Five Ways to Teach Yourself Acting
All actors have to start somewhere, and all new actors (and maybe some more seasoned actors) all need to learn how to act. Now something I’d like to say is that teaching yourself really should function as a sort of stepping stone. Eventually you should be working with, and performing for others. But what if it isn’t feasible for you to learn in a more structured environment right now? Maybe you live far away from your nearest acting class. Maybe money is a little too tight. Or maybe you just don’t have the time. Don’t fret! There are a few ways for you to work on your acting by yourself, and in essence, teach yourself acting.
#1 Work on Monologues
Whether we like it or not, the best way for us to practice and better our acting is to do just that; to act! Start by choosing a monologue. It doesn’t matter if it’s a particularly famous one or not so long as you feel it resonates with you. Then just follow your instincts and see how it turns out! Film your performance on your phone and watch it back. Maybe it will be Oscar worthy, maybe it won’t. The point is that you try. Try to watch it back objectively but with a critical eye. If you were watching this at the cinema what would you take away from it? Then ask yourself which parts worked, which parts didn’t and what can you improve one next time?
#2 Read Quality Acting Books
Now when it comes to acting books there’s a lot of fluff out there. But amongst the noise are some truly brilliant books. Make your way through as many of these books as you see fit. They’ll all offer different perspectives, and from time to time will downright contradict one another. What matters is that you give them a try and take the parts you find useful to become the best actor you can be and deliver a quality performance when you next work on a monologue! Here are some of StageMilk’s favourite acting books to get you started:
- A Challenge for the Actor – Uta Hagen
- The Intent to Live – Larry Moss
- The Power of the Actor – Ivana Chubbuck
- The Complete Stanislavsky Toolkit – Bella Merlin
- No Acting Please – Eric Morris
This is just a small number of the wealth of good acting knowledge to be found on bookshelves around the world. For more of our favourites click here!
#3 Watch Quality Films (And Maybe Some Bad Ones)
Ah, the moment we’ve all been waiting for! Watching different kinds of films and paying attention to what makes them work or not can be a really helpful way for you to work on your acting. Not only because you’ll see what makes a good or a bad performance. But, also because you’ll gain a better understanding of storytelling as a whole. So throw on some classics, or maybe even some lesser known indie gems and get watching! You’ll be surprised just how much you can learn just by watching with intention.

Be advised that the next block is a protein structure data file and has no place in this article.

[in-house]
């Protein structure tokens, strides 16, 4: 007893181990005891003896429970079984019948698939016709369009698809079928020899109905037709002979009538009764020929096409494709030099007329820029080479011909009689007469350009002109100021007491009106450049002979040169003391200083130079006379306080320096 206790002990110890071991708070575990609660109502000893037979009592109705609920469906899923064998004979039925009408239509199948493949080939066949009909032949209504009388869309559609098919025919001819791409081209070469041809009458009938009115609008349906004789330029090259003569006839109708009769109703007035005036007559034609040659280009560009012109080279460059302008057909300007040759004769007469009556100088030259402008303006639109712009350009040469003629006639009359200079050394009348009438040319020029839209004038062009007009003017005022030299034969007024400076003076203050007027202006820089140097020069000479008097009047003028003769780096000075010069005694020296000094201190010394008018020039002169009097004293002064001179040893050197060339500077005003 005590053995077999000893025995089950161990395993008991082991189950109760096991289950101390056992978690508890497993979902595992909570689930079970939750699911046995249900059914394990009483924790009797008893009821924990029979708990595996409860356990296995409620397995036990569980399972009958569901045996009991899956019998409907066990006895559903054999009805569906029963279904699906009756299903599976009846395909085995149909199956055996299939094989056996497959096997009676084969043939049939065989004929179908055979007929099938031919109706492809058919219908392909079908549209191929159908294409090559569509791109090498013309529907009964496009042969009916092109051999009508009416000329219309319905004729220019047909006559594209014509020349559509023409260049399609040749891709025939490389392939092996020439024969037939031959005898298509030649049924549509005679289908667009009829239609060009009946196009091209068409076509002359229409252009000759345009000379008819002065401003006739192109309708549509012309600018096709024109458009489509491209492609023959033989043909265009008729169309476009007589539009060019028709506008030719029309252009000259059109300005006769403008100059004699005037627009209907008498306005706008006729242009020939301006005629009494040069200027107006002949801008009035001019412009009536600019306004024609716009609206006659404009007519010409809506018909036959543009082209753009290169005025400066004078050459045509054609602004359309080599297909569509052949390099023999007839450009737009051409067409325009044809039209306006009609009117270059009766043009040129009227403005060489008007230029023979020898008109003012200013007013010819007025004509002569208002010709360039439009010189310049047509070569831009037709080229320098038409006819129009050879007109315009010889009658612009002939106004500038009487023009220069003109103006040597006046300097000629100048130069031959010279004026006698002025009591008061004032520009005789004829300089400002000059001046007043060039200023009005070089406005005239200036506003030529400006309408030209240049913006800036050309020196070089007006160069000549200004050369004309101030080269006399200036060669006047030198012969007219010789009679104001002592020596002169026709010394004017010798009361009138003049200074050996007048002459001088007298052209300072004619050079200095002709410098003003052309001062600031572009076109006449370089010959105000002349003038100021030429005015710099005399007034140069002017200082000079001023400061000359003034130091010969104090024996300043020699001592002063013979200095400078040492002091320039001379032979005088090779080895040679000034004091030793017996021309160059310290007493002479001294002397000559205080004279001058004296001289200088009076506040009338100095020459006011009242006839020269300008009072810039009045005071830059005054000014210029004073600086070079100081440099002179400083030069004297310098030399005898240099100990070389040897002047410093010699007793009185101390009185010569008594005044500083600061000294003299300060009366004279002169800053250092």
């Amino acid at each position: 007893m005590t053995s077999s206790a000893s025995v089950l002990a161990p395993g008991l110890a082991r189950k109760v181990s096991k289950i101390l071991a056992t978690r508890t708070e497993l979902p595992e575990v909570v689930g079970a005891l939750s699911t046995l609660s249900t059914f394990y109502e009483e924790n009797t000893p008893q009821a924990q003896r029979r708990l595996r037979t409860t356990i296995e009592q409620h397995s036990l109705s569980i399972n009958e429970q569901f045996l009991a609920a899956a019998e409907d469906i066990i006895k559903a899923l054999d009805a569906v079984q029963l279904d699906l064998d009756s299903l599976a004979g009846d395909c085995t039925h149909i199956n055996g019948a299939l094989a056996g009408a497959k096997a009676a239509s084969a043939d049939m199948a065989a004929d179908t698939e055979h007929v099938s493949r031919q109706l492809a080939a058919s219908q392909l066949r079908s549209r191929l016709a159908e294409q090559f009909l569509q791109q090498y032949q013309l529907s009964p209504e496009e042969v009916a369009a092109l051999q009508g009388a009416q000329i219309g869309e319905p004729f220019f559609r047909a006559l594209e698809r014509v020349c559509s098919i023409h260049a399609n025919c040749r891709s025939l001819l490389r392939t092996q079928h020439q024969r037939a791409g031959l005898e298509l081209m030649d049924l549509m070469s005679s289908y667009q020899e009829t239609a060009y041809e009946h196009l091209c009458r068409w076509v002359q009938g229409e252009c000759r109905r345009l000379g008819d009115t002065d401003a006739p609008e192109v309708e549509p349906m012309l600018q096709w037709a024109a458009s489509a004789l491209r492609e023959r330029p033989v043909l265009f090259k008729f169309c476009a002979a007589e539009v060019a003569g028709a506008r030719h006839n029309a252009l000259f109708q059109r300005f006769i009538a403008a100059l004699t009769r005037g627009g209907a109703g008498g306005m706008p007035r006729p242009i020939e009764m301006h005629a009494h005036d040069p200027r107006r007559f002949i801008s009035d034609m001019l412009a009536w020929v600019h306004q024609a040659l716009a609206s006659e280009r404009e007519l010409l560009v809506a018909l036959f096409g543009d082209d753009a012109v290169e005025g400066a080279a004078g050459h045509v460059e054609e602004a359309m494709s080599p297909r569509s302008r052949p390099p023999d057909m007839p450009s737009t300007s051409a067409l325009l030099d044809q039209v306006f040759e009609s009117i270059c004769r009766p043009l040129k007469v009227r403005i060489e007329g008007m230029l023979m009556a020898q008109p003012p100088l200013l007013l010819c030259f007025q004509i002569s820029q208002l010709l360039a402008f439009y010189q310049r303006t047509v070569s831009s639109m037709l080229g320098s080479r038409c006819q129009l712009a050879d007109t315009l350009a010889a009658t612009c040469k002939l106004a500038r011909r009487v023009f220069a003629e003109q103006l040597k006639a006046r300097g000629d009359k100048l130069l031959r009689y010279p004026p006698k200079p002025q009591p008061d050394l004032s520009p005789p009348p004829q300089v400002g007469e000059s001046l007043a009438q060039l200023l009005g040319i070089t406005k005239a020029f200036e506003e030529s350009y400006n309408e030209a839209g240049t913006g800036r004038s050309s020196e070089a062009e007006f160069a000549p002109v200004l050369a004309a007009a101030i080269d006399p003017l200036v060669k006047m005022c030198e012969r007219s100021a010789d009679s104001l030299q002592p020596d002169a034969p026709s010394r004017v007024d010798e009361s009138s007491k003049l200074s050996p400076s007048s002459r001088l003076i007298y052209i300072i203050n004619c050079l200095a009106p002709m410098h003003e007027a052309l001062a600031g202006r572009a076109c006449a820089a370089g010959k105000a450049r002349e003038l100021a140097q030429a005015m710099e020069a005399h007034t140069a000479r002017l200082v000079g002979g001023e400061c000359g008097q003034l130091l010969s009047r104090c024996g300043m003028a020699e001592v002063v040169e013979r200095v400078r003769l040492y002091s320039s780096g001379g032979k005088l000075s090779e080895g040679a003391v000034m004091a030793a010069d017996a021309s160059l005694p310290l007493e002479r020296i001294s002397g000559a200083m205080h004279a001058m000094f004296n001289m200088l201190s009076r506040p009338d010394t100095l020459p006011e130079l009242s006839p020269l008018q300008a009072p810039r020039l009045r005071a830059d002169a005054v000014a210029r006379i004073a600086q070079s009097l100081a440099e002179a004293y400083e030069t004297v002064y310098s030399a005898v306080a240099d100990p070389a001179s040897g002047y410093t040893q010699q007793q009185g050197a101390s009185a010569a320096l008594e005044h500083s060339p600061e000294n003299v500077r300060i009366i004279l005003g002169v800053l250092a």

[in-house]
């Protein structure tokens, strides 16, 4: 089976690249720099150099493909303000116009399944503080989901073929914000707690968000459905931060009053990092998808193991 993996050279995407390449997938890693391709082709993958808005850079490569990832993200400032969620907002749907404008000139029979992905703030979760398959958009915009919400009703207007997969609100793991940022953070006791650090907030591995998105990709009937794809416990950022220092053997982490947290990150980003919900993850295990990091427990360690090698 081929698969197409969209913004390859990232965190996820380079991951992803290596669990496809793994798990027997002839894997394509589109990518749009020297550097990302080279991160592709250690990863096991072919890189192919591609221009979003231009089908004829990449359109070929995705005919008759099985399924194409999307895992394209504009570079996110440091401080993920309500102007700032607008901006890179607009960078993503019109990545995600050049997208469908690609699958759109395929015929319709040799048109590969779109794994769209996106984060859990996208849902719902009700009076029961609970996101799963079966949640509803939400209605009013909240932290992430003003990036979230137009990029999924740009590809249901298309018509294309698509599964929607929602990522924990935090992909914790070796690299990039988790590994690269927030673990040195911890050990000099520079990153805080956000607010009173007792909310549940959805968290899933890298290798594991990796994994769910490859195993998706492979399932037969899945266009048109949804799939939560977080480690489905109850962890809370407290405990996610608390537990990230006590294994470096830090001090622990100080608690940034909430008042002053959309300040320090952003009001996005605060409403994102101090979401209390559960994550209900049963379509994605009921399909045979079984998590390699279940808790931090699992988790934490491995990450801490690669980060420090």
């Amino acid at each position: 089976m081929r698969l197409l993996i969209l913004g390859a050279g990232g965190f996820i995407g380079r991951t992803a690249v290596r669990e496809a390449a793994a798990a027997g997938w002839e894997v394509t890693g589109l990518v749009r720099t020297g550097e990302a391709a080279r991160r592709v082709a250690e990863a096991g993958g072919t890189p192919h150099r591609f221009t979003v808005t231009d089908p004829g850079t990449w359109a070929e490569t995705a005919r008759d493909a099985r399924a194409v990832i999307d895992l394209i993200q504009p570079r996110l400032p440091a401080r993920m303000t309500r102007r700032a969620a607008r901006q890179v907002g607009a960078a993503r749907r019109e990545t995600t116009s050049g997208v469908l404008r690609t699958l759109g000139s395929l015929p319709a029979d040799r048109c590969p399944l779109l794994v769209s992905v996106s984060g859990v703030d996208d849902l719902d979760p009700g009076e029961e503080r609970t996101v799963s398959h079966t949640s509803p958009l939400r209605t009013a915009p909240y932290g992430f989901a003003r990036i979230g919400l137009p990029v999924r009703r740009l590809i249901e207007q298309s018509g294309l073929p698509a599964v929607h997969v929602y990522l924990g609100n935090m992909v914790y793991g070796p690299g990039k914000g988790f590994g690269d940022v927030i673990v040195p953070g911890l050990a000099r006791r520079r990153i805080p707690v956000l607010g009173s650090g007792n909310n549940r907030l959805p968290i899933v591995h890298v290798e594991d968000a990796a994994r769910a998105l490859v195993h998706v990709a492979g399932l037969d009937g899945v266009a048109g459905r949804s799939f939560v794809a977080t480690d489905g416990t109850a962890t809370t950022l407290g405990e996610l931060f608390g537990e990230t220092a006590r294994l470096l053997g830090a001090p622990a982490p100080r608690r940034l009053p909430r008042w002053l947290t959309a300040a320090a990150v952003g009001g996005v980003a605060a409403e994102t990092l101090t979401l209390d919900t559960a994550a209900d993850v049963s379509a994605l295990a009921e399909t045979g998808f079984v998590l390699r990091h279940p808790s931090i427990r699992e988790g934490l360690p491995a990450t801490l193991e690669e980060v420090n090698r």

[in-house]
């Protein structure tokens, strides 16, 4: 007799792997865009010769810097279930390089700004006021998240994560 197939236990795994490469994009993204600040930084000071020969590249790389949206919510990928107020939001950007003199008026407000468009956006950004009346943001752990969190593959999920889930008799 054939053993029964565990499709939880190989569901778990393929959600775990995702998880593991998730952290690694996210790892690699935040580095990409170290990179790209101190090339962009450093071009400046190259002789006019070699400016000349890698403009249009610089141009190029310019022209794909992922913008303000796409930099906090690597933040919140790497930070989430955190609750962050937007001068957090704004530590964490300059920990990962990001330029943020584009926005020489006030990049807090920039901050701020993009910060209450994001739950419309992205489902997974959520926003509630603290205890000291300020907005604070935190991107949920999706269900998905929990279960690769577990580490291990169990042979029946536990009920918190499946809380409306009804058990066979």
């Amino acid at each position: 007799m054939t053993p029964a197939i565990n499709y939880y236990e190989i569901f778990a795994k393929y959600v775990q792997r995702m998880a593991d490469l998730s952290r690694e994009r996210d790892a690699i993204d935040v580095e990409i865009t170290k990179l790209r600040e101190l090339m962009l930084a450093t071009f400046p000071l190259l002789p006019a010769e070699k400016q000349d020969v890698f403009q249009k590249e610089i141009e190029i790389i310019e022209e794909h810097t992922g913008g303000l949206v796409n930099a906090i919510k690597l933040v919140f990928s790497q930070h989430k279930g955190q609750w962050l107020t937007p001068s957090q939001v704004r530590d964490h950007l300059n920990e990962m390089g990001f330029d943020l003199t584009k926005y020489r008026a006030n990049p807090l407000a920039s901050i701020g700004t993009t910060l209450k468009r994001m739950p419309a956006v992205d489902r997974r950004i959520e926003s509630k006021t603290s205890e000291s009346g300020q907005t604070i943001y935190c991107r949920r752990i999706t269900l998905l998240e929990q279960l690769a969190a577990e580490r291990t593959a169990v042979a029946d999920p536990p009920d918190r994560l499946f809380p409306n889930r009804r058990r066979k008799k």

#4 Go to the Theatre
So this one is a bit of a funny one as you may or may not be anywhere near a theatre, nor have the money to attend one. But with that in mind, most small towns will have some sort of local theatre or at least one that’s within a reasonable distance from you. And when it comes to financing it, just give them a call! A lot of smaller theatres are usually pretty affordable and some might even do deals for certain demographics, or on certain nights. With all that being said, it’s a great idea to go and see actors in action to gain an understanding of what good, or bad acting looks like live and in person. Maybe even if you’re feeling brave enough you could ask to audition, as we stated above the best way to learn is to keep doing it! So give it a go! You might be surprised how it goes.
#5 Watch and Listen to Interviews
There is a wealth of knowledge to be found on YouTube, and wherever you listen to podcasts. Countless hours of actors discussing their journey and their craft can be at your fingertips. If you don’t have access to smart devices or a personal computer, don’t worry! Your local library should have a computer you can use to watch and listen to some incredible actors break down their process.
Bonus Tip – Join StageMilk
Shameless self plug time! As I said above, ultimately you probably won’t be able to teach yourself acting mastery, and teaching yourself should really act as a stepping stone on your journey to becoming an actor. When that time comes, and you feel you’re ready you can come and join us over at StageMilk Drama Club. One of the benefits of StageMilk is that you can join in from anywhere in the world so long as you have three things. A computer, an internet connection, and a camera/camera phone. In the Drama Club we work on a scene each month, provide feedback on your acting, and offer classes in acting, industry, voice and more throughout each month. One of the best parts is we have a thriving community of actors who are some of the most generous, kind and brave people you can meet! If this sounds like something you’d be interested in, follow the link above.
So as I said above, teaching yourself acting can be a great first step on the long journey to becoming an actor. Eventually you’ll have to put yourself out there, but in the meantime, you can use these five tips to teach yourself acting! So have a play, see what works for you, and enjoy!
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